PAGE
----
This week marks the 57th anniversary of one of the most important human rights actions in U.S. history, the August 28, 1963 March on Washington for Jobs and Freedom.
On that day, a quarter-million people from across the country converged on the capital for a massive, peaceful demonstration. They gathered on the National Mall and listened along with a nationwide live television audience to a program that concluded with Dr. Martin Luther King, Jr.’s iconic “I Have a Dream” speech. Congressman John Lewis, who died last month, was the last living speaker from the march.
It was the largest demonstration the United States had ever seen. It was credited for helping build the momentum that led to the Civil Rights Act of 1964 and the Voting Rights Act of 1965.
And it was the work of religious socialists.
The chief organizers of the march were longtime socialists A. Philip Randolph, the son of an AME minister, and Bayard Rustin, a Quaker. “If the Church, white or black, is to express the true philosophy of Jesus Christ, Himself a worker,” Randolph said, “It will not lend itself to the creed of oppressive capitalism which would deny to the servant his just hire.” The event was funded by labor unions led by socialists, including the United Auto Workers and International Ladies’ Garment Workers Union.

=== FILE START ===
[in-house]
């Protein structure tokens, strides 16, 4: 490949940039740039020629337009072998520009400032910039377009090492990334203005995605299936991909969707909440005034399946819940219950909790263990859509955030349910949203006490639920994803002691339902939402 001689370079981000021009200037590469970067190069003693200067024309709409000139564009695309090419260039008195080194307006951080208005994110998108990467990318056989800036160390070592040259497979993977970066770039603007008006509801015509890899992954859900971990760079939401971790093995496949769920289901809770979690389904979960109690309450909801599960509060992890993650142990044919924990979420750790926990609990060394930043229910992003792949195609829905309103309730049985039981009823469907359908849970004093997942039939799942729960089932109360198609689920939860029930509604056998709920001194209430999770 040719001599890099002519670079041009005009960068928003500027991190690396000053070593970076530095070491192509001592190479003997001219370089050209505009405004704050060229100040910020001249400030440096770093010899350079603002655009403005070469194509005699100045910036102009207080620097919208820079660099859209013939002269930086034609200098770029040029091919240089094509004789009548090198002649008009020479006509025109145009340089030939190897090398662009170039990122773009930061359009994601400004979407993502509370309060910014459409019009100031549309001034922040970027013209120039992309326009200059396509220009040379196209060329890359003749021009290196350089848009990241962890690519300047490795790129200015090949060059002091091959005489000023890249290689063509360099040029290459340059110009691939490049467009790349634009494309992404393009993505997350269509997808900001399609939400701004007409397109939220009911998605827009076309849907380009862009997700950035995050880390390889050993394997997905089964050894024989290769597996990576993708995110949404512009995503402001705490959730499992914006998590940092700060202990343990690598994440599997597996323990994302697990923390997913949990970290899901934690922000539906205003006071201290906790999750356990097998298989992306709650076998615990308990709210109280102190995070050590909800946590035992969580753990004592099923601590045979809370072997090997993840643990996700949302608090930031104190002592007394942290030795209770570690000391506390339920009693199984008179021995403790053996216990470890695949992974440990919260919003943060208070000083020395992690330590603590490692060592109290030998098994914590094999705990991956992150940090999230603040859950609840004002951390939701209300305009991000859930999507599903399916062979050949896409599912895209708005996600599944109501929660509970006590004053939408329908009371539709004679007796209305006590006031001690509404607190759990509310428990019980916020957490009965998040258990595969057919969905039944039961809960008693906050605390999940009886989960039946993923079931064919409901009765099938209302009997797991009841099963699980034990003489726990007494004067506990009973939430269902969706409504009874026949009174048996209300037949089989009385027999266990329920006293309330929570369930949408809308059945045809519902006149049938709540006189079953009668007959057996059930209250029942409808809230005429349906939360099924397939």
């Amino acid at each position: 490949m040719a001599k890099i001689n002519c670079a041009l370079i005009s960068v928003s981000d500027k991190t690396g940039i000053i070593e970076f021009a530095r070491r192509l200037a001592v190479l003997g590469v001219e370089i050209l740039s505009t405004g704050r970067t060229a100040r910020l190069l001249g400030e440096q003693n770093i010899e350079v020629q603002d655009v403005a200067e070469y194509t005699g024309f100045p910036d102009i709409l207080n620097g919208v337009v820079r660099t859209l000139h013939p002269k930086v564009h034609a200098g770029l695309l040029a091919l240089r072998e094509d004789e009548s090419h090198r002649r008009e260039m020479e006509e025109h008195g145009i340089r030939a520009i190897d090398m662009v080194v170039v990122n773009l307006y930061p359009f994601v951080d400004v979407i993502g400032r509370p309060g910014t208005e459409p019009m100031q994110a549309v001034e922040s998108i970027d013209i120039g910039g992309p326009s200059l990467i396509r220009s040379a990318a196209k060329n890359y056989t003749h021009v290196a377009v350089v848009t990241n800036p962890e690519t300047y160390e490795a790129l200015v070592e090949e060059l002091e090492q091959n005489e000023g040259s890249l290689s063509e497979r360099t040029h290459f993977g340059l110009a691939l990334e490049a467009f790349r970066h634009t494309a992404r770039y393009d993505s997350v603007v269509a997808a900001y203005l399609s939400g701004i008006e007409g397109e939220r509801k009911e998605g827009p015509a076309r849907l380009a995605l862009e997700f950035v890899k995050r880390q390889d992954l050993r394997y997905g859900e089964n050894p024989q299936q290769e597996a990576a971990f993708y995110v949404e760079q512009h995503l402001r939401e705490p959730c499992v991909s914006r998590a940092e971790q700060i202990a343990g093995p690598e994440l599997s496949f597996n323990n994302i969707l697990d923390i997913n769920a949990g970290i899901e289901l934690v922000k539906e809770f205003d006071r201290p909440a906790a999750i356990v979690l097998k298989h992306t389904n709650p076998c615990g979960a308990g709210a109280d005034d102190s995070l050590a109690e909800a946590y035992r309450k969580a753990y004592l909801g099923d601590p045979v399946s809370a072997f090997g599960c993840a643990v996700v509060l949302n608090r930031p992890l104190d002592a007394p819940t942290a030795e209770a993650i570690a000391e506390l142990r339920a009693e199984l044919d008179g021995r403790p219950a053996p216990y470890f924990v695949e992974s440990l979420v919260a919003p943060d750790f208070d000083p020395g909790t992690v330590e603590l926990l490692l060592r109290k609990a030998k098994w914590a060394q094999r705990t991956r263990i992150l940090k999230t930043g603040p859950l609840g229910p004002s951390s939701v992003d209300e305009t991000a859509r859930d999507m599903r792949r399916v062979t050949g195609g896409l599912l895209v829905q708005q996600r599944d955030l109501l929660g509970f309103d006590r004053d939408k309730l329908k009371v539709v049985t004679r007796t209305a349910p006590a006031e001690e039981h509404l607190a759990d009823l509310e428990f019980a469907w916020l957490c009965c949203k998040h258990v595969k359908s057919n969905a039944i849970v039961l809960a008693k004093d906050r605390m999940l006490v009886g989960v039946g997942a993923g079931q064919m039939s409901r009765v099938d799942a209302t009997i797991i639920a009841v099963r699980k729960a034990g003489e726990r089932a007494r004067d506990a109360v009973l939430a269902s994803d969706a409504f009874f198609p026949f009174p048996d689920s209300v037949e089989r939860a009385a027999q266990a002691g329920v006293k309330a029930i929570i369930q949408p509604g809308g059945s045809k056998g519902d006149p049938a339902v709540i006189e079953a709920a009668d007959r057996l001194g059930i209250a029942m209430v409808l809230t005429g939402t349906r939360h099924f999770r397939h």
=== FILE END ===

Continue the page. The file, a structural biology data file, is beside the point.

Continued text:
William P. Jones, writing in the Spring, 2013 issue of Dissent, said the March’s themes reflected the priorities of its religious socialist organizers. “March leaders insisted that such racially egalitarian measures (as civil rights laws) would be ineffective unless coupled with a minimum wage increase, extension of federal labor protections to workers in agriculture, domestic service, and the public sector, and a ‘massive federal program to train and place all unemployed workers—Negro and white—on meaningful and dignified jobs at decent wages.’”
To read Jones’ article on the March click here. To read Harold Meyerson’s American Prospect article from the same year, “The Socialists Who Made the March on Washington,” click here.
Photograph by Marion S. Trikoso, available through the Library of Congress